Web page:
Saturday, October 6, 2018

Under Toronto

PATH "direction signs"
The first year I retired, I went with Regis to Montreal while she was attending a conference, and I discovered the “underground city”, which was 33 km of tunnels connecting buildings in downtown Montreal. The tunnels allow people to move around the city under the cold and snow of the Quebec winters. With time on my hands, I really enjoyed exploring this interesting underground part of the city. I even found a nice linen suit I had been looking for in a little shop in one of the tunnels.

Where is everyone?
Years later while picking up a cruise in Houston, I discovered they also had a “tunnel” system. In Texas of course the goal is to keep people out of the summer heat rather than the cold, and their tunnel system is just under 10 Km long, but it is very well organized, and new building in the area are required to connect to the system. I wrote a Tripadvisor review of this attraction after walking most of it one afternoon, entitling it “How not to see Houston”, and for some reason this title attracted hundreds of readers, the most of any of my reviews by a huge margin.

At least someone is using PATH
On this trip to Toronto I explored Toronto's tunnel system. It is called PATH, and is over 30 km long and contains over 4,000,000 sq ft of retail space – the largest underground shopping complex in the world. The bulk of the PATH system is under the “Financial District”, so its primary use is during business hours, and on a damp rainy Saturday when we decided to explore the PATH not only were the tunnels mostly deserted, nothing much was open. You could follow the PATHs, but most stores and restaurants were locked up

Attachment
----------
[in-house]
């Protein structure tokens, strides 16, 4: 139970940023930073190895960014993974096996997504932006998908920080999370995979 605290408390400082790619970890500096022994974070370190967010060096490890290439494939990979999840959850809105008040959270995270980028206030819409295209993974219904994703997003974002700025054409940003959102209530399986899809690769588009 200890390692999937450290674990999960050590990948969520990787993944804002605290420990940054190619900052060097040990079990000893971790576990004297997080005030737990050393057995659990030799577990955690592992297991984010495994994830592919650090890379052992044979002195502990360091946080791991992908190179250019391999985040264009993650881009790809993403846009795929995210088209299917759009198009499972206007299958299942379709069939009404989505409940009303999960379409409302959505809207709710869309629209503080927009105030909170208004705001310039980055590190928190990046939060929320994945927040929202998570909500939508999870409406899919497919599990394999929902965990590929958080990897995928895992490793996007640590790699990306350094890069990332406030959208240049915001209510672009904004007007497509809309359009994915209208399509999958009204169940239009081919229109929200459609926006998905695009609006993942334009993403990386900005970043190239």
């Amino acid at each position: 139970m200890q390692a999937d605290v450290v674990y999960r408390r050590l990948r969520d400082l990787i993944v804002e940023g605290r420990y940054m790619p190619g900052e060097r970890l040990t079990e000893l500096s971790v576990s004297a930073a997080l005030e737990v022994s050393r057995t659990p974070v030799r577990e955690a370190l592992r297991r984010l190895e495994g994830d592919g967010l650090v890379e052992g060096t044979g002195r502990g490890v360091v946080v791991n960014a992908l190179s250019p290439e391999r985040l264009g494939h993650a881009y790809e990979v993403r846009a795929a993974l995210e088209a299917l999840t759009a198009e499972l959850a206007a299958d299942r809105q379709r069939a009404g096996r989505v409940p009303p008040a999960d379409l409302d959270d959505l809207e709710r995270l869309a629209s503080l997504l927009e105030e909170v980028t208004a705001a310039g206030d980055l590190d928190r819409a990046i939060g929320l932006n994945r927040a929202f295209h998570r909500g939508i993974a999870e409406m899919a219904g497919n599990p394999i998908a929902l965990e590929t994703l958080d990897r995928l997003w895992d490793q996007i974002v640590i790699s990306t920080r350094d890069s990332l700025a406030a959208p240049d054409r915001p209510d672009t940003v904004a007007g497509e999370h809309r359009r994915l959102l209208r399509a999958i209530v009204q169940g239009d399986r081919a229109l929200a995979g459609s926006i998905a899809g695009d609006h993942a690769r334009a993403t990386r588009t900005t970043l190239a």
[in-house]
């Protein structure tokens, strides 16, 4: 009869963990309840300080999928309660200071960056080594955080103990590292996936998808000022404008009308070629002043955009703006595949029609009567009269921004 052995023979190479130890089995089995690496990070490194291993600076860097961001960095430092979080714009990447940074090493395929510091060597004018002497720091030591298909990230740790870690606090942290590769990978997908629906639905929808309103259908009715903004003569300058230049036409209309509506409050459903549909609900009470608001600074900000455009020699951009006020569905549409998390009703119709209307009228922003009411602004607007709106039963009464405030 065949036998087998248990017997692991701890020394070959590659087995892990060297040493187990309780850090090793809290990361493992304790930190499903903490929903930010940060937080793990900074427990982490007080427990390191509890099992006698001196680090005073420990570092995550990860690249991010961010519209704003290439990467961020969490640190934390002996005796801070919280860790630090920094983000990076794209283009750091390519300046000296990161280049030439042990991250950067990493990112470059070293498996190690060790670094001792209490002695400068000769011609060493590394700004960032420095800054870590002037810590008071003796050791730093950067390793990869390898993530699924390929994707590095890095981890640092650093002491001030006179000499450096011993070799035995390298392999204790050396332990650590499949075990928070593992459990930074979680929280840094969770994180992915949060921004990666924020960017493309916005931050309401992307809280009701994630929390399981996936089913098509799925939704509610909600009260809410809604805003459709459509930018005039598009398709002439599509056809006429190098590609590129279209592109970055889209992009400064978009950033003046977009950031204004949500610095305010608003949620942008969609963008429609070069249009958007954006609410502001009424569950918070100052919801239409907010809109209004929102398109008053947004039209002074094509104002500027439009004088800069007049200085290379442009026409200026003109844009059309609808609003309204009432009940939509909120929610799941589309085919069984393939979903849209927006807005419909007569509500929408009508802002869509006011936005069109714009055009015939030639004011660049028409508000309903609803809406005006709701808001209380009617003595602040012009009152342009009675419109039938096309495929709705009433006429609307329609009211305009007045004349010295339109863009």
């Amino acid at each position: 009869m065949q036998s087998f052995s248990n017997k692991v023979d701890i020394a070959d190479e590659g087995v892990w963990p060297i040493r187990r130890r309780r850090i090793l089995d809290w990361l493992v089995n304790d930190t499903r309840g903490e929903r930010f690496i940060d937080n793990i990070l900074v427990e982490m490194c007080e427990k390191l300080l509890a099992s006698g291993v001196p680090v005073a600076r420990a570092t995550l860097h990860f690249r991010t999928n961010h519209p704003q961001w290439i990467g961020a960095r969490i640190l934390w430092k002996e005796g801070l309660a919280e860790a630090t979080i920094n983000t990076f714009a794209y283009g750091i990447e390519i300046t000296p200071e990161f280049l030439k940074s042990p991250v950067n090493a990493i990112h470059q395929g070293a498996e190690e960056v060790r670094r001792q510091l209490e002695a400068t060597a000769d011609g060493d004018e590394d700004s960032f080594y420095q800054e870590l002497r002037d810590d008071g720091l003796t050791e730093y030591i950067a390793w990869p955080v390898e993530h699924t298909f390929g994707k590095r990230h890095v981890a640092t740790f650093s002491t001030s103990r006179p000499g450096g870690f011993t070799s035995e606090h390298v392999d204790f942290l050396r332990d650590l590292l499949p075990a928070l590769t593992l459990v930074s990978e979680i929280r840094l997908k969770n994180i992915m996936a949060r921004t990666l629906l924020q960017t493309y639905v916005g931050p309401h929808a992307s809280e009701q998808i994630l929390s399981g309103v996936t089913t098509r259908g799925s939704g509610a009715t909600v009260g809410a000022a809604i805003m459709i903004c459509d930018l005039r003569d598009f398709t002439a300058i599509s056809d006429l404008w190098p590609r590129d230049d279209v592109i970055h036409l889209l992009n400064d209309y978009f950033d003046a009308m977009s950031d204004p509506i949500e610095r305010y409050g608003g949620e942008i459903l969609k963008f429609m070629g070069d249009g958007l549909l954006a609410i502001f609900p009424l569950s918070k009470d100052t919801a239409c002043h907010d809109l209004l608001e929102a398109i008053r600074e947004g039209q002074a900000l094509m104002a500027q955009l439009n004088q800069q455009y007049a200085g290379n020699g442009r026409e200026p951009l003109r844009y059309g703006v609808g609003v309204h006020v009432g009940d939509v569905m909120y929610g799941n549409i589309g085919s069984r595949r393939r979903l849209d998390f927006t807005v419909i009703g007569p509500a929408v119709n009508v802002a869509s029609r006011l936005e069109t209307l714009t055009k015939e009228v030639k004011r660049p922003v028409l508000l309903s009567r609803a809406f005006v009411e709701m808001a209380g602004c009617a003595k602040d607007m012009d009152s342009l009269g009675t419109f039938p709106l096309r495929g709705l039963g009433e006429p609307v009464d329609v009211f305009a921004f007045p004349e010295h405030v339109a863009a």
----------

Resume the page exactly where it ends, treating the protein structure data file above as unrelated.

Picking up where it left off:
tight. Apparently over 200,000 people use the tunnels most days, but we were often completely alone.

The PATH, is often very difficult to follow. You are underground, so have no reference points to follow and the tunnels turn and twist through buildings, subway stations and food courts so it is easy to get turned in the wrong direction. The city has developed a system of directions and signage to help explorers find their way around, but we discovered that although the signs help when you can find them, some areas do not have any signs. Union Station for example which is confusing anyway contains minimal signage. They use a system of coloured arrows to show which direction you are headed, Blue - North, Yellow – East, Red – South, and Orange – West. You would think this would help, but we discovered one sign that had the colours and the directions mixed up and we headed in the wrong direction.

It was a good way to spend a damp morning, and we had
Nothing open down here today.

pretty well fulfilled our “Toronto To-Do” list, and I will certainly be coming back to see what it is like during a business day.

This sign is completely WRONG!


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